After a few nights of Benny Hinn's Ministries at top volume or the Ray Conniff Singers' on steady rotation, Grandpa thought it necessary to have a quiet word with the head of nursing. Could Dulcie keep her door shut so that he and the others could enjoy a peaceful night's sleep?
Dulcie did not take the intervention at all well, the nurse reported later. She had apparently rubbed her hands through her grey stubbly beard, harrumphed a bit and yelled (thinking she was actually replying in a soft voice), "But I WANT the door open - I don't want to be shut in!" When reminded by the head nurse about how her nocturnal noises were disturbing the others, she retorted, "But you can HARDLY HEAR IT," and, predictably, the suggestion of an earlier bed time went down about as well as a hedgehog through a paper straw.
A few more nights of sleepless suffering later, Grandpa tried again. "You can tell that JACK READ that I'm NOT going to shut my door or BE QUIET! He has that stupid clock that bongs like Big Ben every quarter of an hour, so why should I have to KEEP MY NOISE DOWN?"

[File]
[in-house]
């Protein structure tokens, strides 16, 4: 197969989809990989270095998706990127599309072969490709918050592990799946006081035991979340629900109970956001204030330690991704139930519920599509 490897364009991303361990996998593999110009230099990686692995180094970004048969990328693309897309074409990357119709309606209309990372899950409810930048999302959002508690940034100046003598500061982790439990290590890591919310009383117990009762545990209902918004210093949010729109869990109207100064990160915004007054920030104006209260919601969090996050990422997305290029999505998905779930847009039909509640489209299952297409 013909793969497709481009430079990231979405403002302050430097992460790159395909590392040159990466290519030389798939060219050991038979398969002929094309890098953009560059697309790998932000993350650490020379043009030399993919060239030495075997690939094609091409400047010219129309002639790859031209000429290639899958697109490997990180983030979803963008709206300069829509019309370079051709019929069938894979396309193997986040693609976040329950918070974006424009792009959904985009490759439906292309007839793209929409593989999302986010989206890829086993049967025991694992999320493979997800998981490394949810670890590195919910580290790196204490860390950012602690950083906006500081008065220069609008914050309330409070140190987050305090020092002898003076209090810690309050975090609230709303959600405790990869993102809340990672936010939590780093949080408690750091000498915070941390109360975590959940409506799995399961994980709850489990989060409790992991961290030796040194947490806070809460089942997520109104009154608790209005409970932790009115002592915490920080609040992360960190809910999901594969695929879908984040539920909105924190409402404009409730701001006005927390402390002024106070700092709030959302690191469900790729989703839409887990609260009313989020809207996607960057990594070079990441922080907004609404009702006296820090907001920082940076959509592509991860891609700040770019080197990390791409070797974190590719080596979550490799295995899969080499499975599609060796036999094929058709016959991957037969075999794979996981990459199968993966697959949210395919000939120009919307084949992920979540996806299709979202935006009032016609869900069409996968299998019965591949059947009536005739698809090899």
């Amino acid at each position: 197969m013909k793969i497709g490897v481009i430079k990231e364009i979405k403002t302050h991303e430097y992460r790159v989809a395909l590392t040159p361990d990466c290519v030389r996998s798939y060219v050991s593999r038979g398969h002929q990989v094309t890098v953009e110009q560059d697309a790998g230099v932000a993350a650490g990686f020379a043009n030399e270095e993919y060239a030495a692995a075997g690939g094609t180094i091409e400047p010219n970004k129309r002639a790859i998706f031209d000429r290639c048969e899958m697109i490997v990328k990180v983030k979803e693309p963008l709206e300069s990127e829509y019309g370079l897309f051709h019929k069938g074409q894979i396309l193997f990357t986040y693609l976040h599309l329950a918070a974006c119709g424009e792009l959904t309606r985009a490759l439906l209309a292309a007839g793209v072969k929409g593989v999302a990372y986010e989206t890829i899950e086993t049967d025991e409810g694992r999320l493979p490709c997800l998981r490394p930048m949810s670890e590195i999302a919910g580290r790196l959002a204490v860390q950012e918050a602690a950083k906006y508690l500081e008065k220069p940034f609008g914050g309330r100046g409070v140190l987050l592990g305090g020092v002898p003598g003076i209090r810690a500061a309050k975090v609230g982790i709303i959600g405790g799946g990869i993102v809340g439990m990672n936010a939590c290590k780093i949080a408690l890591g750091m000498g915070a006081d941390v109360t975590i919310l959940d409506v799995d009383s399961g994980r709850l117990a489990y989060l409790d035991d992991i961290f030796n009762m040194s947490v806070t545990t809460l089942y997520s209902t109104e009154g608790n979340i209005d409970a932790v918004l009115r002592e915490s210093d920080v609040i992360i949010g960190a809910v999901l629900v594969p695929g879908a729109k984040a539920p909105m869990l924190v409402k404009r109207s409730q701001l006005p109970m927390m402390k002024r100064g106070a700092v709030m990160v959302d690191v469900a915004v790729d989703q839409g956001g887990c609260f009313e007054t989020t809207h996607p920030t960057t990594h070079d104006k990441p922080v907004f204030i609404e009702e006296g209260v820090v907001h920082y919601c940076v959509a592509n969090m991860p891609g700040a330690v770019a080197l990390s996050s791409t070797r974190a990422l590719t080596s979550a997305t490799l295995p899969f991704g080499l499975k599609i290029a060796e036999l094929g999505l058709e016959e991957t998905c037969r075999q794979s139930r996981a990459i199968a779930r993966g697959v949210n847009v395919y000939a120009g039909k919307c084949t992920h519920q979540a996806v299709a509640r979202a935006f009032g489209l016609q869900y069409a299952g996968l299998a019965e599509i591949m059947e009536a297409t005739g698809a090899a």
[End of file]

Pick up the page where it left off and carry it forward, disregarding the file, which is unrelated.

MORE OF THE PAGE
Suitably chastened, Grandpa swaddled his clock, a wedding gift from the 1930s, in a woollen blanket to dull the chimes. It would have felt completely strange to him if he had been forced to live in the retirement home without his trusty mantel timepiece. He also decided to visit Dulcie and see if he could talk some sense and consideration into her. Details become sketchy at this point, but I suspect that Grandpa's comment, "I'm not giving her one single crummy tomato unless I get to fling it at her," meant that she might have told him to go and find a romantic interlude at another location.
Their feud notwithstanding and despite her deafness, Dulcie had already heard about Jack's famous tomatoes and seen some on proud display in many plates and fruit bowls in her friends' rooms. Her mouth was watering, and not just because she drooled intermittently when she slept. She made it known to the night nurse that she too would like a tomato or three, but Grandpa was adamant that she could "go jump in the lake." This shocked us all; his entire family of children, grand children and great grand children. How could dear old Jack, the personification of a decent, kindly, Christian man, broad-minded to the end, be so cranky and so, well, non-Jack like?
The night nurse again asked Jack for a tomato that she could pass on to Dulcie. "She knows what she has to in order to get one - just shut her door," he replied firmly. No doubt the nurse was in agreement and was not enjoying being the intermediary between two nitpicky ninety-somethings.
It all worked out well in the end. Dulcie didn't shut her door but got herself a fancy new-fangled set of TV and record player-friendly head-phones and Grandpa shared his tomatoes with her. Via the nurse, of course.
God I miss him.